University of Oklahoma
“Goodrich’s Grab Bag and Visualizing the Natural World for the Young: Why the Marvelous and the Miscellaneous Matters in the Antebellum Era”
Scholarly attention to Samuel Griswold Goodrich (1793-1860) as a children’s author has largely focused on his geographic and historical titles, and has left his significant output in regard to scientific topics relatively untouched. And yet, because of his celebrity, Goodrich’s books offer a particularly revealing vantage point from which to examine the creation of a vernacular scientific culture in the new nation, one in which, in Goodrich’s words, the “libraries of the learned” would be set at liberty, allowing the nation’s youngest citizens to bring into being a republic of science in which “knowledge was common property.” Goodrich’s works provide access to identifying and characterizing this egalitarian ethos, one which would be subjected to increasing skepticism toward the century’s end as scientific professionalization solidified.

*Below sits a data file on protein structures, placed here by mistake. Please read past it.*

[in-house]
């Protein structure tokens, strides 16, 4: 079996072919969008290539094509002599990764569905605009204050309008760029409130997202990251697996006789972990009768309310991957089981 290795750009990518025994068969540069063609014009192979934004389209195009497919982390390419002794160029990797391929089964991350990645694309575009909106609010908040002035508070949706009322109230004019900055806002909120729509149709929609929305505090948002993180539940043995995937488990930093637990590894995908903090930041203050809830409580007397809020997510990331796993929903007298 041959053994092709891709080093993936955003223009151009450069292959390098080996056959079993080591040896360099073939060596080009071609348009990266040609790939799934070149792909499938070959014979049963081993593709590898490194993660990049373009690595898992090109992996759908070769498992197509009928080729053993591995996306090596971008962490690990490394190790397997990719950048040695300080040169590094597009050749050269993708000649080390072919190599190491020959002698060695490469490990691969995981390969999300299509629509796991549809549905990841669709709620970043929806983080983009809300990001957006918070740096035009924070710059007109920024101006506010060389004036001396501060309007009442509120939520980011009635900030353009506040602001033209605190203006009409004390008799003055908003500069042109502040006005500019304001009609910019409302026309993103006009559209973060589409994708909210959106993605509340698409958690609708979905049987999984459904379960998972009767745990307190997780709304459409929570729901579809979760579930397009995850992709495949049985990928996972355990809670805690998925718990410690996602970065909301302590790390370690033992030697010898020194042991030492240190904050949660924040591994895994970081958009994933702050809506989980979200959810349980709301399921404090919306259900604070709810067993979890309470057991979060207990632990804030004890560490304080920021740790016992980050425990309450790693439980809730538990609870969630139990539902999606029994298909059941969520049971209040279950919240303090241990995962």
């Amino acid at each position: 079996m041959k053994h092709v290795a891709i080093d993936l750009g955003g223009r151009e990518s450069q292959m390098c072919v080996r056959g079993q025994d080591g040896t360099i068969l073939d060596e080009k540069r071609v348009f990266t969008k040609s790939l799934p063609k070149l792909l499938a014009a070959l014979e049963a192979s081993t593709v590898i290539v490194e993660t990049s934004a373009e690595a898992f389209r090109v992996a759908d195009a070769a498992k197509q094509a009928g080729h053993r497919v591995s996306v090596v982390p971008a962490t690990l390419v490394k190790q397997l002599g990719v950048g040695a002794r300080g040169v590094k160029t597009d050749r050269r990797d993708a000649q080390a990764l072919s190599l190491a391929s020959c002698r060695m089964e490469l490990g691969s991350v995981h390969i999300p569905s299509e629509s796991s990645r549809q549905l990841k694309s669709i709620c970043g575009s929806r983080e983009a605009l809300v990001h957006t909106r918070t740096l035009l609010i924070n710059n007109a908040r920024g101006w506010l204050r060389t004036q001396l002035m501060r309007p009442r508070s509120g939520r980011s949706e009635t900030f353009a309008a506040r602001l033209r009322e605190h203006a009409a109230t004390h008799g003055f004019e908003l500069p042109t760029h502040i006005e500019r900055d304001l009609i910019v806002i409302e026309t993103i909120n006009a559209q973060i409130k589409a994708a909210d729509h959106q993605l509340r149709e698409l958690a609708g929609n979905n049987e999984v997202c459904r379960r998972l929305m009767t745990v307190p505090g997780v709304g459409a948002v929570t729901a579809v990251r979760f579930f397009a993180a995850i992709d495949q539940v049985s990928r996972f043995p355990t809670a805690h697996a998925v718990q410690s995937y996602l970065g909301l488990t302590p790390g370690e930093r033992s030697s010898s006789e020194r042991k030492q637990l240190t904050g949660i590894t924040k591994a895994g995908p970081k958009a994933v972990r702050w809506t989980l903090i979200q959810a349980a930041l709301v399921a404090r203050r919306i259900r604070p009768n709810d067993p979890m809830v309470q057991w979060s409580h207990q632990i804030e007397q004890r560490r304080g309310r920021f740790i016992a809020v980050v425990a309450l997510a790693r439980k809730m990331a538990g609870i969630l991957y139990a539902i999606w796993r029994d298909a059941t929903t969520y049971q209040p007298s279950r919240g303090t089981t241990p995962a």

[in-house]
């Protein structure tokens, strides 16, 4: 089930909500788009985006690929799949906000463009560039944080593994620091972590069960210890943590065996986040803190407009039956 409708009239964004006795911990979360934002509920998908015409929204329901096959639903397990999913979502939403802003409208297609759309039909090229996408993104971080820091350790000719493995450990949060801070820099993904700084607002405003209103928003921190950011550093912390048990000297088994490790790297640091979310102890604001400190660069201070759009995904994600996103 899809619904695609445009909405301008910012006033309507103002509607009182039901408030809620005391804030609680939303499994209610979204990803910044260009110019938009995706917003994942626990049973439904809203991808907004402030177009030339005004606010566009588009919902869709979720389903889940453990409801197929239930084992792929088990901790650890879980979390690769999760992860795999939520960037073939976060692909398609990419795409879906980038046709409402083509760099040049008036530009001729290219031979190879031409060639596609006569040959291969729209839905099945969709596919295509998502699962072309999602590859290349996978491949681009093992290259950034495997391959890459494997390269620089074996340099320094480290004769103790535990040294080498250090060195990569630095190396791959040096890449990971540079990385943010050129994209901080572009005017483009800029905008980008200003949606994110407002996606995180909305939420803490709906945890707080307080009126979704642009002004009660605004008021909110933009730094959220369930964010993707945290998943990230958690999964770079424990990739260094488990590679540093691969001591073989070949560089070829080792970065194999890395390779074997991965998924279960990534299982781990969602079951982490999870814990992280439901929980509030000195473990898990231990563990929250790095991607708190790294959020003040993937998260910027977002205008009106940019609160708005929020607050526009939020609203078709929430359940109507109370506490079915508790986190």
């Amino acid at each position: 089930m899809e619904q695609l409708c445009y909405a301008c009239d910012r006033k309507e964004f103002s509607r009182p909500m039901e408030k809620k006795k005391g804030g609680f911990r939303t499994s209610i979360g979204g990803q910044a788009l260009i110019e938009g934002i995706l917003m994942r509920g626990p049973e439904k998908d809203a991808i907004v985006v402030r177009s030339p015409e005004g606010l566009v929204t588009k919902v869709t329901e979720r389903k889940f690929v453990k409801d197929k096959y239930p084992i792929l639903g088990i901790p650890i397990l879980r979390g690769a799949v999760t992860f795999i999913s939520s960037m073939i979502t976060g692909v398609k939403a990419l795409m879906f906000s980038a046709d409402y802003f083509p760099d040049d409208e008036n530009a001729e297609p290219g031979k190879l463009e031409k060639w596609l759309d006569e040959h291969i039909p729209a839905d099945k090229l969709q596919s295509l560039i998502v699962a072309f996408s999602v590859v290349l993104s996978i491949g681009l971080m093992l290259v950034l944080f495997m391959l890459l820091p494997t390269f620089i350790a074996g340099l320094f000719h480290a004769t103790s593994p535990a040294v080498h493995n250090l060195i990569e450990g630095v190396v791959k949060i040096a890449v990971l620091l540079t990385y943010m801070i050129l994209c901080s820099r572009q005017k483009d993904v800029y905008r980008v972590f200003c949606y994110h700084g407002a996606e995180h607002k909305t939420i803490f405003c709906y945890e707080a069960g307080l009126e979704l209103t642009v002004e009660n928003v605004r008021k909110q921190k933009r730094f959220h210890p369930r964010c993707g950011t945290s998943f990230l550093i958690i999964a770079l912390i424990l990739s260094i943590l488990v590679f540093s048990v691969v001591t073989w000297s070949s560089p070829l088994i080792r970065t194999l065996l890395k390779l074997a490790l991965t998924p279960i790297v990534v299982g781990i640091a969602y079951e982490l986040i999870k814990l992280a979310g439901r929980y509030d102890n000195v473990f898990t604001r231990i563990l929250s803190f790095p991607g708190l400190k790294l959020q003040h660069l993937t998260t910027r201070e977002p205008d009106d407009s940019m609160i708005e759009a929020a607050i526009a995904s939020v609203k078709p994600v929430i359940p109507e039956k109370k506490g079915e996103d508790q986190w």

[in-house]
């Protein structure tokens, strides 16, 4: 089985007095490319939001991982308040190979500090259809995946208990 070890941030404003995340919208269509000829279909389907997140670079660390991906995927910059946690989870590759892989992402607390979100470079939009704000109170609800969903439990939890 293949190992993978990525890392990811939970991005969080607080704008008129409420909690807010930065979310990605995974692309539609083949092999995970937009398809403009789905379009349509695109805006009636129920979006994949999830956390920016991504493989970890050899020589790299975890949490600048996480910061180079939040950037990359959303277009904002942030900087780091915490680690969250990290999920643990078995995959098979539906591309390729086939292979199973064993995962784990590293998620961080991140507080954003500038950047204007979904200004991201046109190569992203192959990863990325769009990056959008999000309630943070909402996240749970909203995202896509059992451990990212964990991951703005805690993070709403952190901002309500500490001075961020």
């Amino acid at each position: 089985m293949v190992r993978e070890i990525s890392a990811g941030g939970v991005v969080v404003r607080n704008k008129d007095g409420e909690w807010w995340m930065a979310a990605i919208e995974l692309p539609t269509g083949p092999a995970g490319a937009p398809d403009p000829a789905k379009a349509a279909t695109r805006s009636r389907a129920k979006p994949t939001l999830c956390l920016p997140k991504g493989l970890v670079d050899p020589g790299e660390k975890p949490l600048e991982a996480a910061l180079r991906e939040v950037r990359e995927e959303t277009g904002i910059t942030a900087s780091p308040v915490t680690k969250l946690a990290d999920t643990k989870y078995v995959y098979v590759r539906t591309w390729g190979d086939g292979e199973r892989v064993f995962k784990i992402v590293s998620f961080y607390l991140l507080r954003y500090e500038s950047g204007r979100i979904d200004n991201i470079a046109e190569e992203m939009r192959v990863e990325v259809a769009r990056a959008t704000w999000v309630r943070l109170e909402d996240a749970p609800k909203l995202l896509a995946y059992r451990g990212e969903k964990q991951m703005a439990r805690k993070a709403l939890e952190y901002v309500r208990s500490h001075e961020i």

The specific aspect of Goodrich’s public pedagogy in regard to science that I will discuss here is his heavy reliance on visual material. This strategy served a variety of ends: enhancing the aesthetic appeal of the texts, especially for child audiences; utilizing images to establish at least a second-hand experiential connection to the topics he covered; giving rise to clear and distinct mental impressions (it was presumed) as an aid to knowledge acquisition; and more. But there was a further epistemological issue at play, in that a profusion of images heightened the sensation of nature’s heterogeneity, provided startling juxtapositions that challenged received ideas about natural order, and enticed readers to pick and choose their own pathways through the material. Indeed, Goodrich’s emphasis on visual variety underscored the miscellaneousness instantiated by his texts. To be sure, this miscellaneousness had roots in Goodrich’s modes of production (cut-and-paste compilation, speed in responding to market demand, for example), but it also had serious pedagogical motivations behind it, in encouraging a horizontal mode of integrating individually-determined configurations of knowledge, as opposed to exemplifying a vertical structure that required a disciplined absorption of information within authoritatively delimited parameters. Goodrich’s vernacular epistemology and republicanism grounded an output that highlighted a new world of scientific knowledge that, like the American polity, should be the common possession of all, was inescapably diverse, and was still in the making, and thus especially apt material for the nation’s rising generation.
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